Encourage those you love to stop smoking.
Ask your loved ones to stop smoking for their own bone health — and yours. Harvard researchers studied bone health in more than 14,000 people in China and discovered that nonsmoking women who were exposed to secondhand smoke were three times more likely to develop osteoporosis than women who had no exposure to smoke. The theory is that cigarette smoke may affect levels of estrogen, a hormone that regulates bone turnover. If you can’t persuade the smoker in your life to quit the habit, try to establish house rules that will minimize your exposure, such as only smoking outdoors or by an open window.
Drink alcohol only in moderation.
Drinking alcohol to excess is undeniably harmful to your bones. Heavy drinkers are more prone to bone loss and accidental falls, which can result in fractures. That said, preliminary research suggests that light drinking may actually help preserve bone strength. In a study of hundreds of women ages 65 to 77, researchers discovered that women who did not drink alcohol at all had the lowest bone density of all. Bone density was highest in women who drank two to four alcoholic drinks per week (not per day!). Women who drank more than four alcoholic drinks per week had lower total bone mineral density (although still higher than nondrinkers). Scientists believe that small amounts of alcohol may reduce bone breakdown, perhaps by increasing levels of estrogen. I don’t recommend nondrinkers to start imbibing as a way to maintain bone density — however, if you do drink, you can continue to do so in moderation without fear of weakening your bones. For overall good health, women should limit their intake to no more than one drink per day; men should have no more than two drinks per day.
Even though thin women are generally more susceptible to osteoporosis than overweight women, women who are chronic dieters may also be at increased risk of weak bones regardless of how much they weigh. Studies suggest that years of dieting may have a cumulative negative effect on bone health: Some women eat so poorly that they haven’t taken in the nutrients needed to build or maintain their bone strength. Dieting by severely restricting food intake is never a good idea.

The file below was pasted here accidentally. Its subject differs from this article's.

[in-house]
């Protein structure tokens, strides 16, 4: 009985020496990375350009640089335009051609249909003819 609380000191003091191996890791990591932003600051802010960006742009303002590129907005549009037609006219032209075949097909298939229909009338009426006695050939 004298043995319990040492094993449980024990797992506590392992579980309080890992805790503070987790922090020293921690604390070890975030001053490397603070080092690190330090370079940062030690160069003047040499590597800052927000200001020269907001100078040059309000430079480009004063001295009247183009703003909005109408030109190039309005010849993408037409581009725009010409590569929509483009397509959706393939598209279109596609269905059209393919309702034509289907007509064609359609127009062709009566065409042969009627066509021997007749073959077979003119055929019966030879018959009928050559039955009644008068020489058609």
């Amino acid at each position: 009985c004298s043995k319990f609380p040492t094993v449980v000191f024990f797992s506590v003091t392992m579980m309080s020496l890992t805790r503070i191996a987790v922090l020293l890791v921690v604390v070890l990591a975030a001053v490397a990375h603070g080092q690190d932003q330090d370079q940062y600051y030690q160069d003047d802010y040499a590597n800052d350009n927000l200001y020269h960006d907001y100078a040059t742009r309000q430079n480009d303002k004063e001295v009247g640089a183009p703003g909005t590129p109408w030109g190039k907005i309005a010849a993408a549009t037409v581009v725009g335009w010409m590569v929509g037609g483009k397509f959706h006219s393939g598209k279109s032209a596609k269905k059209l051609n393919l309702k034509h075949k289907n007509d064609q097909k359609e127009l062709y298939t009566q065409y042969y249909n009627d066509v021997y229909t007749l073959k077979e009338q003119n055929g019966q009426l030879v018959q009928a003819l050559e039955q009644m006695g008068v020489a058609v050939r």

Research says that barley contains many healthy nutrients that comprise 20 to 25 per cent of our daily fibre intake in just one serving itself. This helps one stay satiated for a longer time as it fights hunger by raising one’s blood sugar levels more slowly. Apart from this, barley is not very high in calories.
Research states that people who eat beans have a 23 per cent lower risk of an expanding waistline. They also have a 22 per cent reduced risk of being obese. Even though the fibre content might differ from bean to bean, most beans are rich in proteins and iron.
Almost half of the fibre in oatmeal is soluble fibre. This kind of fibre dissolves into a gel-like substance in your stomach and keeps you satiated for a longer period. Adding such soluble fibre to your diet will help reduce visceral fat, the fat that surrounds the vital organs. This will also indirectly help one fight against metabolic disorders, cardiovascular disease and diabetes.
4. Sweet potato:
Sweet potato can provide your body with fibre and antioxidants. It is also rich in beta carotene and vitamins. Adding sweet potato to your diet will help keep you full for a longer period and also provide your body with energy to keep you going.
About half a cup of green peas can provide your body with 12 per cent of its required daily zinc intake. This carb can actually help reduce hunger by boosting leptin levels in your body. Leptin is a hormone that keeps your brain alert when your stomach has had enough of food.